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David McGrath column: Don’t leave teens home unsupervised

Summer may be the ideal season for travel, but with it comes worry over leaving teenagers at home unsupervised.

Our darling kids, of course, never would have dreamed of having a wild party in our absence. So when Marianne and I had a chance to fly to San Francisco, we barely felt the need to articulate any rules. And when my sister-in-law offered to look in on the kids and the house, I thanked her but said she shouldn’t trouble herself. You could tell from her face she felt I was bragging. Think what you want, Sis, I thought; my kids aren’t like yours.

Days later, we arrived home from Frisco to a clean house and no surprises. I joked that it smelled a little bit like cigarettes in the front room. Dad, they laughed, you’re probably smelling the neighbor’s lawnmower. They must cut their precious grass three times a day.

And that was that.

Until a year later, in June, when Marianne greeted me at the door, holding a school yearbook one of the kids brought home.

“What’s this?” I said.

She bookmarked a page for me, pointing to an inscription inked in the lower right: “I’ll never forget when your folks were in California and you had the most awesome kegger of all time!” It was signed by a classmate.

Disappointed? Sure. I spoke to all three, issuing a standard lecture about risk and trust. But I couldn’t work up any anger, and I wasn’t really shocked. For I knew in my heart that kids, through nature and nurture, behave remarkably similar to the way their parents did.

Flashback a few decades when my mom and dad vacationed in Marco Island. My father’s last words to me and my five brothers: “Make sure there’s not another soul in my house while we’re gone.”

Oh, yeah, sure, Dad; we would never.

And certainly we did not — for the first two days. After all, it takes time to hatch a plan. My assignment was to acquire liquor from Walgreens, where my buddy Bobo was a cashier. James, the McGrath ladies’ man, would invite girls. And Charlie would round up the usual Doyle, Iverson, Michau and Booth boys and act as bouncer.

On the evening of our illicit party, disaster struck. Uncle Eddie, my mother’s brother, was at the front door. He was there at my father’s request to make sure the “animals” were behaving. He looked around the house as we sat tensely on the couch, trying to appear interested in a baseball game on TV. And then I heard him open the refrigerator. Yes, the fridge where alcoholic beverages were being chilled for the partygoers. After several seconds, we heard the refrigerator slam shut. Eddie clomped back into the living room, made a disparaging remark about our idleness, and then left with his signature farewell line: “Can’t make any money here.”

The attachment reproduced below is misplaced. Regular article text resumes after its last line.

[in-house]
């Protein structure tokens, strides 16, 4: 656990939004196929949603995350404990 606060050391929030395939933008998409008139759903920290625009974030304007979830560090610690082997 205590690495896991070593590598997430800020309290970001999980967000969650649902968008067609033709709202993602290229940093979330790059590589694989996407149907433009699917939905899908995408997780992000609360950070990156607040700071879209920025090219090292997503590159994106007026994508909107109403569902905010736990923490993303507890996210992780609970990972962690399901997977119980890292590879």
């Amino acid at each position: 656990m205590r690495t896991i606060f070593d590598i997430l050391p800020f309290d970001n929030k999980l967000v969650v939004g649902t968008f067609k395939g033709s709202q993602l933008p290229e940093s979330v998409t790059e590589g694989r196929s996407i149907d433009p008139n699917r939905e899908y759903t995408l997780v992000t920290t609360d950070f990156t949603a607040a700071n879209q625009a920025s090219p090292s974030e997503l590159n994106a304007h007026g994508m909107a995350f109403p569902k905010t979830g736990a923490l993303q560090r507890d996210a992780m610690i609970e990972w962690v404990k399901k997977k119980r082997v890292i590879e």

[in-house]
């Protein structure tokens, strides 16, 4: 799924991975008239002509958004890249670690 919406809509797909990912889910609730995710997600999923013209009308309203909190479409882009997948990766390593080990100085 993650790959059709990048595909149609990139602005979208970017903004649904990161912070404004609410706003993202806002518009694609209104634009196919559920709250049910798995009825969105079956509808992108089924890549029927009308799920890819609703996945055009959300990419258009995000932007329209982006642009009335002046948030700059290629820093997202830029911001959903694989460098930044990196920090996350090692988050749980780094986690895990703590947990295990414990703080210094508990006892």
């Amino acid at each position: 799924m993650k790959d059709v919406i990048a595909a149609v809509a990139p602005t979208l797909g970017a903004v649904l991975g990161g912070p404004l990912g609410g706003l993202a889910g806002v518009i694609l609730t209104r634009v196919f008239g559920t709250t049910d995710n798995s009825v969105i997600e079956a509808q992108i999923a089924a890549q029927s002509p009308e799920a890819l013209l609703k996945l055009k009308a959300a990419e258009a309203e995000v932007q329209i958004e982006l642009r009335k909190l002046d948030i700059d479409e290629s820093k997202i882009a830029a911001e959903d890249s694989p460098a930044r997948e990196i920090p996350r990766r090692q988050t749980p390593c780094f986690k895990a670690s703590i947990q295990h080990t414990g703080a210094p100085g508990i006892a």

My brothers were visibly relieved. I acted nonchalant, preening over my own brilliance, having mixed several fifths of rum into a couple of cases of Canfield Cola quarts with twist-off caps. Thus, it appeared to Uncle Eddie that nothing but soda was in the fridge.

So we partied heartily that night. Food, rum and cokes, and loud music for which Zeke Michau had wired speakers throughout the house, the yard and garage. It didn’t quite match our expectations, as the females left early, probably smartly, before it was even dark. So it ended up mostly a stag affair, with a poker game in the garage, which devolved to wrestling matches on the concrete, oily floor. Covered in grime, we draped the garden hose over the awning support and took showers on the driveway. Charlie said we’d better not dirty the good towels, so we drip dried by running up and down the sidewalk.

When my parents got back, my father rooted around the premises for clues that might expose our subterfuge, to no avail. Like my children a generation hence, we felt blissfully in the clear.

And then one night, months later, our parents came home from the neighborhood improvement association meeting, their faces stern, their minds concocting punishments for us all. Mrs. D., a well-intentioned resident on our block, had remarked about the phenomenon of naked boys running past her house at dawn on a Sunday morning.

The lesson here for all parents: Teenage Ferris Bueller Syndrome is as old as mythology and doesn’t appear to be abating in the near future. If you must travel in the summer, take the teens along or get a sitter craftier than Uncle Eddie.

I know, I know: your kids are not like mine. But all that means is they have different tricks up their sleeves.

David McGrath of Hayward is a retired English professor, the author of “The Territory,” and a regular contributor to the News Tribune Opinion pages. Contact him at profmcgrath2004@